Downtown was completely abandoned. Which made sense—the snow and ice had struck in the evening, when there wouldn’t have been anybody here. The skyscrapers were empty and silent.
Paul knelt down, picked up a little snow with his fingers and tasted it. He pointed in an eastern direction. “We have to go that way. The Grocery Outlet is over there.”
“The Grocery Outlet? Ewwww!” RedGirl recoiled at the thought.
“You have to trust me. Their food lasts forever.” We moved down the street, armed with the bedposts from my old canopy bed, the one I was now kind of embarrassed about.
I held Paul back just as the Grocery Outlet sign came into sight. “There’s someone in front of that store….somebody with a gun.”
“Probably the store manager. Ugh. I wonder if he’ll trade with us.” Paul pulled out a fur-lined pouch.
“It’s….not a manager. It’s one of the Squircal executives,” I said in disbelief.
“Don’t come any closer.” The executive aimed the gun at me. “I remember you.”
I should have expected this. The Squircal guys had most likely created this entire winter event, as part of their plan for some sort of resource grab. And now this man would ration the food in town to us at a high price, if he even felt like giving any of it to us at all.
Then I looked at his face and saw something which chilled me even more: panic.
I walked up to him, in spite of myself. “You’re not in charge of this weather thing, are you? Not anymore, right?”
“The climate changes are within our control,” he snarled. “You’ve caused us problems in the past. Be careful.”
“Yeah….?” It was obvious to me from his tone that he wasn’t in control of a single snowflake.
“I’m willing to let you go now only because you’re connected to a higher power.” He was referring to the Bat, of course.
He shivered in his small jacket. Like the rest of us, used to our mild climate, he was not prepared for these kinds of temperatures. I was wearing multiple sweaters, one on top of another.
“So….can we get some food?” I shivered, too. “I mean, what happens now? How do we survive? Or do we all die because you guys messed up the planet?”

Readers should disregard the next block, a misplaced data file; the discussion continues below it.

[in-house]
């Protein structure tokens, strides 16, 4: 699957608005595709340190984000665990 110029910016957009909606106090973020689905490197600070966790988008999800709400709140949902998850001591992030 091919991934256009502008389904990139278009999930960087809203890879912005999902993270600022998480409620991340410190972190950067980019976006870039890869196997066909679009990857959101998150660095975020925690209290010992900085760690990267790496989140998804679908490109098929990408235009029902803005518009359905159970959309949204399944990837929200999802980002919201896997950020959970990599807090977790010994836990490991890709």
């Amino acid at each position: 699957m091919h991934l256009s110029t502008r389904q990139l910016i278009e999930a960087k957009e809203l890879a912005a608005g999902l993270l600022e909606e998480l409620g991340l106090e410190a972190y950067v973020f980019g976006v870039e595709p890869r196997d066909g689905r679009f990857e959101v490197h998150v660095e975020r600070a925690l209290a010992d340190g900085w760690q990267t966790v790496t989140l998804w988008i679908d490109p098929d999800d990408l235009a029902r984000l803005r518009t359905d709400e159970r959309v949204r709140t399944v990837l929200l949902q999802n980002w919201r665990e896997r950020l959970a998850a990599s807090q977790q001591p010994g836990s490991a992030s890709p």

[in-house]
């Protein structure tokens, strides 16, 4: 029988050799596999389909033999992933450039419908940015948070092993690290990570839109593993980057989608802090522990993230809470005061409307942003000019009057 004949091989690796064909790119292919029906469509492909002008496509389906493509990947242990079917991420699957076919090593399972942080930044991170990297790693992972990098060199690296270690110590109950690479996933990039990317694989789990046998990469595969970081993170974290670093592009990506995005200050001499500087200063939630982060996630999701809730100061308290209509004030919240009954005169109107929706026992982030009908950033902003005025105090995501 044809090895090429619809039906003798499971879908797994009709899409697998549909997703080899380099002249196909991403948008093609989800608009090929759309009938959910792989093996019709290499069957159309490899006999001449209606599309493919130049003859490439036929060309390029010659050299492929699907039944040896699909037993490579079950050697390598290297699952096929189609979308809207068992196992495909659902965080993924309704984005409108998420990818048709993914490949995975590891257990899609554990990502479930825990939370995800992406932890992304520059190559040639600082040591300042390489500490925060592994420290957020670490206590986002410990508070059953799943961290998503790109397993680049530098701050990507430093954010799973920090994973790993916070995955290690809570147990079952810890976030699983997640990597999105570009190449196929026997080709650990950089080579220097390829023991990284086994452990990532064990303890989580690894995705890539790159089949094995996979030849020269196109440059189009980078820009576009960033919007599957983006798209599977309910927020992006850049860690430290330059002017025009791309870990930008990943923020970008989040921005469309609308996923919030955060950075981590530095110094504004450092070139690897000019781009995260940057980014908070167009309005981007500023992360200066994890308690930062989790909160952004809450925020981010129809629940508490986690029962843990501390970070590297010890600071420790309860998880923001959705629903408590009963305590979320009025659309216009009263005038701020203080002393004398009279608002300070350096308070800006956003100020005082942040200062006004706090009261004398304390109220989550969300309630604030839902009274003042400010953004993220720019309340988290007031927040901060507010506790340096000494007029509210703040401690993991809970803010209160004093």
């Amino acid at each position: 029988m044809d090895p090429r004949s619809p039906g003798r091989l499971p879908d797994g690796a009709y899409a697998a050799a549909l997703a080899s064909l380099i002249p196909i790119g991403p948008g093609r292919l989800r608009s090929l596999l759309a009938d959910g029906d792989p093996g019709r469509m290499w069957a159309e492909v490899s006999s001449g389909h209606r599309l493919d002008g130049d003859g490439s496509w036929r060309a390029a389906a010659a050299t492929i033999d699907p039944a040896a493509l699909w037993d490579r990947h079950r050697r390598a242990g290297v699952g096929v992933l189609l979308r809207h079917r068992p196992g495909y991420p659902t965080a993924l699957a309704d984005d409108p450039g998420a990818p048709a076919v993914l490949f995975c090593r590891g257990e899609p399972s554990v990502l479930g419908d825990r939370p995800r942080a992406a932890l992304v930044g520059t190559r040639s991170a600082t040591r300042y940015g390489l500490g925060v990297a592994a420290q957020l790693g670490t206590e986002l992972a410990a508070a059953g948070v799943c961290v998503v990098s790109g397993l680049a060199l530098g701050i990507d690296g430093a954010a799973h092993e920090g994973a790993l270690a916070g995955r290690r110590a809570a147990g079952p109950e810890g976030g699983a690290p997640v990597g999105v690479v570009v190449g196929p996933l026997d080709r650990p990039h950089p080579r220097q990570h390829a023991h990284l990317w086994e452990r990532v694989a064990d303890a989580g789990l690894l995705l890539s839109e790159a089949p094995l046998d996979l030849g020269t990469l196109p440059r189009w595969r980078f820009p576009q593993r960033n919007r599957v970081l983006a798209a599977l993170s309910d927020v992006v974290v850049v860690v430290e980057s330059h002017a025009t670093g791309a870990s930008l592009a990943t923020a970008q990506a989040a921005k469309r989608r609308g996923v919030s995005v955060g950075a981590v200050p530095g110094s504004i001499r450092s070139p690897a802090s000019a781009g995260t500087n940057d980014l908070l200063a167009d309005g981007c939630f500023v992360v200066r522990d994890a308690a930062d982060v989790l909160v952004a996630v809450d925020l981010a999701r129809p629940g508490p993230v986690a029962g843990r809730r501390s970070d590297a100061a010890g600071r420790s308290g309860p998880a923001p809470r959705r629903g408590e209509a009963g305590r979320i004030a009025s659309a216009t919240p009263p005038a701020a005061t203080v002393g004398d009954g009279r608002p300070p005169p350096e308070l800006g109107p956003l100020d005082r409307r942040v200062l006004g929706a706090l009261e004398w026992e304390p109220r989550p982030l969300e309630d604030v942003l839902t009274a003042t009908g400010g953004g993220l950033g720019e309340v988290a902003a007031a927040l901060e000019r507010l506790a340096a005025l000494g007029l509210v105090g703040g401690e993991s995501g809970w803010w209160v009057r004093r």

He didn’t lower his gun. “What if there isn’t enough food left for me?”
“We have money.”
A fire came back into the man’s eye. A familiar instinct stirred him. “Money?”
I turned back to my friends. “Er….we do have money, right?”
I was broke, Paul had mostly beads, but between the three of us we managed to scrape up almost ten bucks.
“Now, naturally some serious inflation will apply,” the executive said. “But I would say that I can sell you a box of Cup’O’Noodles soups in exchange for your payment of eight dollars and ninety-nine cents.”
“What?! That’s outrageous!” RedGirl said.
I held out my hand to quiet her. “I think this may be our only option. We’ll accept the deal.”
We left the man shaking with cold as he guarded his giant food stash, holding on to our money with near-frozen fingers.
Paul carried the box of soup cups. “What are we gonna do with this?”
“Are you kidding me?” I flashed him a smile. “Paul, you’re in luck. I don’t like to cook, so I have a thousand and one methods for making a Cup’O’Noodles meal.”
He seemed slightly nauseated. “That’s….great. Thanks.”
Later on, Paul and I were standing and waiting by the sled. RedGirl wanted to check if the mall was closed.
“I like it when I find a woman I can have an intelligent conversation with,” he said to me.
I remained guarded. “Is that so?”
“Yeah. You’re pretty cool, you know.”
“But aren’t you interested in RedGirl?”
“Wouldn’t you prefer a girl like her?”
“Why do I have to choose?” He chuckled quietly. “I can just have the two of you.”
“Huh? Can you get away with that? I thought you were a Republican.”
“There’s your first mistake.” He stretched. “I’m not a conservative. I’m a libertarian. I can do whatever the fuck I want.”
My eyes shifted to his left. There, right behind him, was RedGirl, glowing with the crimson light of vengeance, her chest heaving. She had heard every word. I gave her a tiny nod and a moment later, Paul lay face down in the snow, unconscious.
“I feel so much better. But isn’t it cruel to leave him here like this?” RedGirl asked.
“Nah, he’ll be okay. This is wilderness man we’re talking about,” I said. “We’ll be lucky if he doesn’t come after us with his crocodile hunting kit.”
“I guess you’re right,” RedGirl agreed. She exhaled. “Man, courting the libertarian vote is *so* not worth it.”
We made the dogs pull us all the way back home.